At least as early as the Friday before Palm Sunday, a church up the road from us posted John 11:25-26 on its sign. In that passage, Jesus says “I am the resurrection and the life.”

While every Sunday in Lent is considered a “little Easter,” I was bothered by the timing of the message. The church is not a liturgical one, and thus does not observe Lent, but surely they would know something about Holy Week or at least Good Friday. Why would they rush to Easter in such a way, skipping over the crucifixion and the suffering of Jesus? I’m certain the preacher often spoke of how “Jesus died for our sins.”

Maybe the congregation was trying to offer a little hope in a world of constant war, economic uncertainty, joblessness, greed, violence, abuse, brokenness, hunger, and on and on. Do we really need one more instance of grief and suffering, namely the death of Jesus, to think about? And the church was right in its strategy insofar as the gospel word is never complete without the word of resurrection that reminds and assures us of the ultimate triumph of God over all the forces that deform and destroy human life.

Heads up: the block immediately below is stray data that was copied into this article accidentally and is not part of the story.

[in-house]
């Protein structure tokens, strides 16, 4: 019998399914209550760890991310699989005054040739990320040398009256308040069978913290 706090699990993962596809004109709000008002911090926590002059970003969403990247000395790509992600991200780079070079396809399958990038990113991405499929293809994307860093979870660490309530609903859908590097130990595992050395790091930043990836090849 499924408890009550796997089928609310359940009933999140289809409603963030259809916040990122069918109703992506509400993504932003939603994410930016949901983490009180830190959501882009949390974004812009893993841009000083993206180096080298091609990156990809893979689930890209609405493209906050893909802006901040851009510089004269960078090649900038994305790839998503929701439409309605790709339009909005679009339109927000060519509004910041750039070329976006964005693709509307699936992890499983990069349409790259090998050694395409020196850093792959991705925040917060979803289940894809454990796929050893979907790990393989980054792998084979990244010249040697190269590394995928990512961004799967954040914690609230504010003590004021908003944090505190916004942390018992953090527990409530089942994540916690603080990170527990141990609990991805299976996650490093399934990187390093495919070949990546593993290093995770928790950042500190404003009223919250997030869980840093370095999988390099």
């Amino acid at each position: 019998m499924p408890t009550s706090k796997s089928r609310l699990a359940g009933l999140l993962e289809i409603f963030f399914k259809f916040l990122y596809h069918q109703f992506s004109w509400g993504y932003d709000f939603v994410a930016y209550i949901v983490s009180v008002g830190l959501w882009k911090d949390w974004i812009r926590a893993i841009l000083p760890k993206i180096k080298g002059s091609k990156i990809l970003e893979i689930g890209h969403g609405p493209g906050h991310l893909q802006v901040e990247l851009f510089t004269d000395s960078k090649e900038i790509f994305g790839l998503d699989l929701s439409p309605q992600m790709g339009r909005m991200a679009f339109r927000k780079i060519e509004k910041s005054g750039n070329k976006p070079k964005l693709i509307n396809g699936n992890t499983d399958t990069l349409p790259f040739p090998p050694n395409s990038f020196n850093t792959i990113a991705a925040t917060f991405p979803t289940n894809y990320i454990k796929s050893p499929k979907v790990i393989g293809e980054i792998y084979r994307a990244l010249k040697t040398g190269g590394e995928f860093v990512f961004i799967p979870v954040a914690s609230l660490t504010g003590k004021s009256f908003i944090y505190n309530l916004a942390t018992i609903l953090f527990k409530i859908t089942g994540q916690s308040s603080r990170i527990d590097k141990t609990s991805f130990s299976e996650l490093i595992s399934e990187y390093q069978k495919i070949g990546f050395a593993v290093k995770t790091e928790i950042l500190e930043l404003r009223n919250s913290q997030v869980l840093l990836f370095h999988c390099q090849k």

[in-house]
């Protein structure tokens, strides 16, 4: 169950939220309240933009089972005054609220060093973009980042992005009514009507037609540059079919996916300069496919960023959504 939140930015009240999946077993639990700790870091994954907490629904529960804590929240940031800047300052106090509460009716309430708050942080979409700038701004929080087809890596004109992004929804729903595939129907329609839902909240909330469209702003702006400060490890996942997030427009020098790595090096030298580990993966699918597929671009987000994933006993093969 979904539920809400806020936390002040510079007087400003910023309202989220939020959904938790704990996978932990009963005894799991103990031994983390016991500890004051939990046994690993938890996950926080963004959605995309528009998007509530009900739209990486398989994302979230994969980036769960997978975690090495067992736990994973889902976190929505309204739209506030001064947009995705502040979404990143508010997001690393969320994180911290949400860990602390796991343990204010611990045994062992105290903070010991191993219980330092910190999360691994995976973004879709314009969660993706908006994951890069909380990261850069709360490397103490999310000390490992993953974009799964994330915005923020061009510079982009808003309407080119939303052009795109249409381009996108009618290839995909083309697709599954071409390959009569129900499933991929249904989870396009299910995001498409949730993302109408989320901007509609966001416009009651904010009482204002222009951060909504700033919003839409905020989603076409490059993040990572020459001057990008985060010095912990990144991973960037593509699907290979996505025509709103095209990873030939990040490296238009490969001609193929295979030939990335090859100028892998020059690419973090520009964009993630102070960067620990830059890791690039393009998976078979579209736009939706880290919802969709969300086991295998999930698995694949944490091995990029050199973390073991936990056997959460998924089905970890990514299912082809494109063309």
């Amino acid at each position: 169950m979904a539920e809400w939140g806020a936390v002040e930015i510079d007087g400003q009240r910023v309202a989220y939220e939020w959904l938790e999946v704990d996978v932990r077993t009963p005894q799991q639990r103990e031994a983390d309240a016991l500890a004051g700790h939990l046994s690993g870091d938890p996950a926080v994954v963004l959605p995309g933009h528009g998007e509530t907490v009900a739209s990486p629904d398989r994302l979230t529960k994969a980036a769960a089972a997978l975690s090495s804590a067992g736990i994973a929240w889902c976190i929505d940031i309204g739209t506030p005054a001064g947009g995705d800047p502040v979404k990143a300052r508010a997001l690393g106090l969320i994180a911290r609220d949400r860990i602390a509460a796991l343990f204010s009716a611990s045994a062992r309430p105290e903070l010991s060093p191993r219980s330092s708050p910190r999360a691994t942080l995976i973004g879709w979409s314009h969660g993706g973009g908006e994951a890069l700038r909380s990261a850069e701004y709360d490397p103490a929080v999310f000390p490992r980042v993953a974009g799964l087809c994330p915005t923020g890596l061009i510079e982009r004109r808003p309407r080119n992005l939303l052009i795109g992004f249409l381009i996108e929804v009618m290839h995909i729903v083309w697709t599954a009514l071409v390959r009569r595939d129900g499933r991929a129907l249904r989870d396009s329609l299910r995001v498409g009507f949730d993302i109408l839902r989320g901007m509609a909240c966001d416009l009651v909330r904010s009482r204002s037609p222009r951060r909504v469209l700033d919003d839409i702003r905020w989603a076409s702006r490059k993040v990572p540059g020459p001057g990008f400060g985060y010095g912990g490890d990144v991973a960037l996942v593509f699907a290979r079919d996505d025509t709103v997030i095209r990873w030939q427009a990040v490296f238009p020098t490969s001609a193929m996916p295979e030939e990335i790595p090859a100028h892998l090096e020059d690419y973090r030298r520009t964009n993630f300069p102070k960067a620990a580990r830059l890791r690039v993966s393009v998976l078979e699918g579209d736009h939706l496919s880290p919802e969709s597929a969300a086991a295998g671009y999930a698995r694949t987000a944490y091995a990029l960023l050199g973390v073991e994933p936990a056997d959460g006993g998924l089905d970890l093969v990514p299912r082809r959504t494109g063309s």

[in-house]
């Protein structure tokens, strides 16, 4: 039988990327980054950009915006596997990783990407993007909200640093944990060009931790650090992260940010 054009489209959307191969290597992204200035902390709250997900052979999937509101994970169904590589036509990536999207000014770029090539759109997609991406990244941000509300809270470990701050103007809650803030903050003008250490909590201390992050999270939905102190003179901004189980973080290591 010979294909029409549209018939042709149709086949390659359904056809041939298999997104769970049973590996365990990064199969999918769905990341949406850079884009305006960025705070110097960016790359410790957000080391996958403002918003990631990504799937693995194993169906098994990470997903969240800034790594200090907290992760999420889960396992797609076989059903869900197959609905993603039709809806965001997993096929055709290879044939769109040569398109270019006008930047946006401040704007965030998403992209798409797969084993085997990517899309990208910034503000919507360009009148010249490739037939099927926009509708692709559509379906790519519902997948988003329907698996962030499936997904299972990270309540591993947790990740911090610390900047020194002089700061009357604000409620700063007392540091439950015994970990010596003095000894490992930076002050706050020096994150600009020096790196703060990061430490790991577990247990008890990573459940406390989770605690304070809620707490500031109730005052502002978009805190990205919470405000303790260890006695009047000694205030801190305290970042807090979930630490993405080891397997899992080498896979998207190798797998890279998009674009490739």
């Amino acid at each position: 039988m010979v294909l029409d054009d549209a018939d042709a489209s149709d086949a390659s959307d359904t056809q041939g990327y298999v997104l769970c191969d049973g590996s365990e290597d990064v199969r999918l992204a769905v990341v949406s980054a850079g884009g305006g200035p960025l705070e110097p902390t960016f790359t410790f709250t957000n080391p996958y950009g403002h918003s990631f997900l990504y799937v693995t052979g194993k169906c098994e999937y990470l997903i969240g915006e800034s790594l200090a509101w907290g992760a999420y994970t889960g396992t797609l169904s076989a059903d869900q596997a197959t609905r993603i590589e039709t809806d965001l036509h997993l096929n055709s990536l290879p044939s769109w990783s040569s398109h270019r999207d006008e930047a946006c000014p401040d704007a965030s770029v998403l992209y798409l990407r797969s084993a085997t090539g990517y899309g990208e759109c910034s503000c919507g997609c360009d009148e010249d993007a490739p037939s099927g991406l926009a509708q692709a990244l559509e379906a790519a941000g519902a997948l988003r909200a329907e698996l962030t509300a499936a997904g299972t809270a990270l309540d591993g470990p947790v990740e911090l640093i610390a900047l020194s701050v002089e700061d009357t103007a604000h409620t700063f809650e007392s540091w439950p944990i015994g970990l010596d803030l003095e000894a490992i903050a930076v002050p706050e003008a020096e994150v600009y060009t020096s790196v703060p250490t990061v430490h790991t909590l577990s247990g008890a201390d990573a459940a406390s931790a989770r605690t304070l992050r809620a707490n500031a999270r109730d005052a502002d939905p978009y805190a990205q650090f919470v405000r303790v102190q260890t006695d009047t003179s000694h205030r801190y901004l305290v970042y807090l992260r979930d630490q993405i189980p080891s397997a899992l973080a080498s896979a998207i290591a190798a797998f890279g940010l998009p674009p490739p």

But skipping over Good Friday, rushing to resurrection, does not help us in our suffering. Instead, we need to meditate on the terrible events of this day, because they remind us that God in Jesus Christ knows our troubles, has endured the worst oppressive governments and threatened religionists can do, and goes with us even to death. He has known loneliness and sorrow in the experience of betrayal and desertion by friends. He has even been subject to that ultimate suffering: godforsakenness, the sense that we are utterly alone with no one to help.

And Good Friday calls us to stand in solidarity with the suffering of our world just as Jesus did. It’s a summons to mission, to love as servants to our neighbors, to give of ourselves in sharing and sacrifice. Maybe when it comes down to it, that’s why someone might want to rush to Easter, with its bright and joyous message of victory and new life. Discipleship is not easy, and we obey One who, before he was exalted and sat down at the right hand of God, endured the cross and grave. He bids us daily take up our cross and follow him. 

© 2012 Tom Cheatham. All rights reserved.